Commercial auto insurance protects your business if you or one of your employees causes injury or damage to someone else while driving a business vehicle or while driving for business purposes. It also protects vehicles owned by your business from damage or theft.
Steel erection contractors may face higher auto risk due to the transport of heavy-duty equipment and materials, including steel beams, girders, and machinery. Employees must be well-trained in transporting these items, as well as in the process of loading and unloading materials. Any accidents may create greater damage or injury due to the nature of the equipment and supplies. Transport of oversized equipment may also pose greater risks.
- One of your employees is transporting a truckload of steel beams to a construction site. On the way to the site, your employee becomes distracted on the road and rear-ends another vehicle. The damaged vehicle is a total loss, and the driver is severely injured. Your commercial auto insurance would provide coverage for damages and any necessary legal expenditures.
Commercial umbrella insurance helps to protect your business from the financial risk of large lawsuits against your company. Umbrella insurance covers your business when your general liability, auto liability, or other coverages are not sufficient to pay for damages.
In the construction industry, you may face a greater risk of large lawsuits or multiple claims in a given year. Steel erection is one of the most hazardous occupations according to the U.S. Bureau of Labor Statistics, meaning a higher likelihood of injury and property damage. Commercial umbrella insurance can be a cost-effective way to supplement your primary insurance coverage, as premiums on umbrella insurance are usually lower per additional dollar of coverage than the premiums on your primary policies.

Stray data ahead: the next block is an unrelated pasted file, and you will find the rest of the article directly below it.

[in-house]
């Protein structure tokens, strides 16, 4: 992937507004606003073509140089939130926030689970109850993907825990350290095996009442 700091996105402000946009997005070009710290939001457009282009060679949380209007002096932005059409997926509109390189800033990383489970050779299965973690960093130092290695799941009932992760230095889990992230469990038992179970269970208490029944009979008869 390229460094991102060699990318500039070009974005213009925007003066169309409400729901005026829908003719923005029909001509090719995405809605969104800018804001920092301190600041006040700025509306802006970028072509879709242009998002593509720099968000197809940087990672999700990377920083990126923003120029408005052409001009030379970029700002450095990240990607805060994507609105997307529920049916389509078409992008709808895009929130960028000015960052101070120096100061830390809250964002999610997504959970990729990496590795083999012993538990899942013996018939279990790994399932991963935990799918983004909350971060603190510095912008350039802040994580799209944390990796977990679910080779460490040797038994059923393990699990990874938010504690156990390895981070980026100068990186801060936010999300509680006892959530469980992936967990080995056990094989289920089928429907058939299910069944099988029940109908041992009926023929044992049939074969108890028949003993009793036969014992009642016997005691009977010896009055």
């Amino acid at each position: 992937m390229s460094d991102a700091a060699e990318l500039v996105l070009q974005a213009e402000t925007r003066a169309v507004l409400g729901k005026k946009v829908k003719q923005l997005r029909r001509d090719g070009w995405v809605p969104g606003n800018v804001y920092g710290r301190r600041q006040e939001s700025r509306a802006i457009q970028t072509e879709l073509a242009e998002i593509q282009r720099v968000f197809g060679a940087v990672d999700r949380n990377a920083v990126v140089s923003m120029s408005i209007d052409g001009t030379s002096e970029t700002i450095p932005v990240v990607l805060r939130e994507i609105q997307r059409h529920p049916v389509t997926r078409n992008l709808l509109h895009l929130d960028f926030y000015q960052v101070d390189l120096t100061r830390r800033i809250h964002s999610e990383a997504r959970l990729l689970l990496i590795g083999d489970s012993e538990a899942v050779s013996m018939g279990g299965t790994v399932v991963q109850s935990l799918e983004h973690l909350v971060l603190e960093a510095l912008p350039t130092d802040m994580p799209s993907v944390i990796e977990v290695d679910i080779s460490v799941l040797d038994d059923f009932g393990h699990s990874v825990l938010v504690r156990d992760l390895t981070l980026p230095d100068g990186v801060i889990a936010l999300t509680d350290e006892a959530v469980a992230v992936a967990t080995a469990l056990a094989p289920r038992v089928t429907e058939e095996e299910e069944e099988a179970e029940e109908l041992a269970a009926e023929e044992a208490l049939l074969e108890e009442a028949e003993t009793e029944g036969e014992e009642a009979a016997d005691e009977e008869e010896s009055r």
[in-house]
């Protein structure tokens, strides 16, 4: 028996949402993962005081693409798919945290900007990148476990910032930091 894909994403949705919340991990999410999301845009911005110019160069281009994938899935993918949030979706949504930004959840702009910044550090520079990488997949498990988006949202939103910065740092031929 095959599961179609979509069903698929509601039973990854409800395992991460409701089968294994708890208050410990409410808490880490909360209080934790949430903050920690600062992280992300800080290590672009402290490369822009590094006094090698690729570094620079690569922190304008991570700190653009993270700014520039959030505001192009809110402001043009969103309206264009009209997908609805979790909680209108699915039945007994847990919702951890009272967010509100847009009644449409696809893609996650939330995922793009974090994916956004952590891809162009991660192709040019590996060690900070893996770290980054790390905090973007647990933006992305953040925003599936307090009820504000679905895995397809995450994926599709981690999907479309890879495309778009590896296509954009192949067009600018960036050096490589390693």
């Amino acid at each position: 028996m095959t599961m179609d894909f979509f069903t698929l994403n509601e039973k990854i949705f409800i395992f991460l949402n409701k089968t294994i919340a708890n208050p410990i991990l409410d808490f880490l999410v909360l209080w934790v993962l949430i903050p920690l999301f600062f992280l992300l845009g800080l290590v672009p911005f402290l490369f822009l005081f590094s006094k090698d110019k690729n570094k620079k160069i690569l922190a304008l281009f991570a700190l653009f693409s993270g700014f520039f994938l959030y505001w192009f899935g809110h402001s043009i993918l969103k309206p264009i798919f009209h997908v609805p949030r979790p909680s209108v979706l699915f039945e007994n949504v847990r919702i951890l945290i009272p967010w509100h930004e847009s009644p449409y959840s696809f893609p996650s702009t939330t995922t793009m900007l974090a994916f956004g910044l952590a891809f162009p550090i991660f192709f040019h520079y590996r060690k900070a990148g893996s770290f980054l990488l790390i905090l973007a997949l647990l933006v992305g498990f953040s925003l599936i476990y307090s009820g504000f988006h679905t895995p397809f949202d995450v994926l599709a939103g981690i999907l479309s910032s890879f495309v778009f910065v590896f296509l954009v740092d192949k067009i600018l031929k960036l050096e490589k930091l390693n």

- A third party is suing your business for an injury they suffered on your construction site. The settlement ends up being $2 million, but your general liability insurance has a limit of $1 million. Commercial umbrella insurance would cover the additional $1 million needed.
- Commercial property insurance provides coverage for your physical business property, including office space, furniture, equipment, and supplies. If an unforeseen accident or natural disaster hits your business, having property insurance can help your business recover.
- Business income insurance provides coverage for loss of income and operating expenses if your business must temporarily close due to property damage. Business income insurance can provide funds to address your lost income or revenue while your business is recovering from the damage that was directly caused by a covered peril.
- Professional liability insurance is critical coverage if your business is involved in design work. Professional liability insurance can protect your company from the costs of lawsuits claiming negligence or failures in your professional services, which can include any designing or altering of construction plans.
Pricing and Quotes
Pricing for business insurance will vary based on the type of insurance coverage and the risk profile of your business. Insurers consider factors such as:
- Business size
- Number of employees
- Claims history
Businesses with higher risks will have higher premiums than those deemed lower risk. For example, a steel erection business with a history of frequent claims will face higher premiums. Premiums also rise as you increase the limits of insurance. Different insurance companies have different models for rating risks, so it is worth comparing pricing across different insurers.
In order to get an accurate estimate on pricing, it’s best to get a quote from a reputable insurance company. Below we’ve highlighted a few of our trusted partners who offer coverage for steel erection contractors:
|Provider||Business Interruption||Business Owner's Policy||Commercial Auto||Commercial Crime||Commercial Property||Cyber Liability||Employment Practices Liability||General Liability||Product Liability||Professional Liability||Workers' Compensation|
Steel erection can be an extremely hazardous occupation, with high risk of injury and property damage. While workers in this industry face increased risk exposures, as a business owner, you may face lawsuits and claims from clients, partners, and other third parties. It’s important to make sure your business is covered with a broad range of insurance. From risk of employee injury to damage from natural disasters, the right coverage can protect you, your business, and your employees if the unexpected should occur.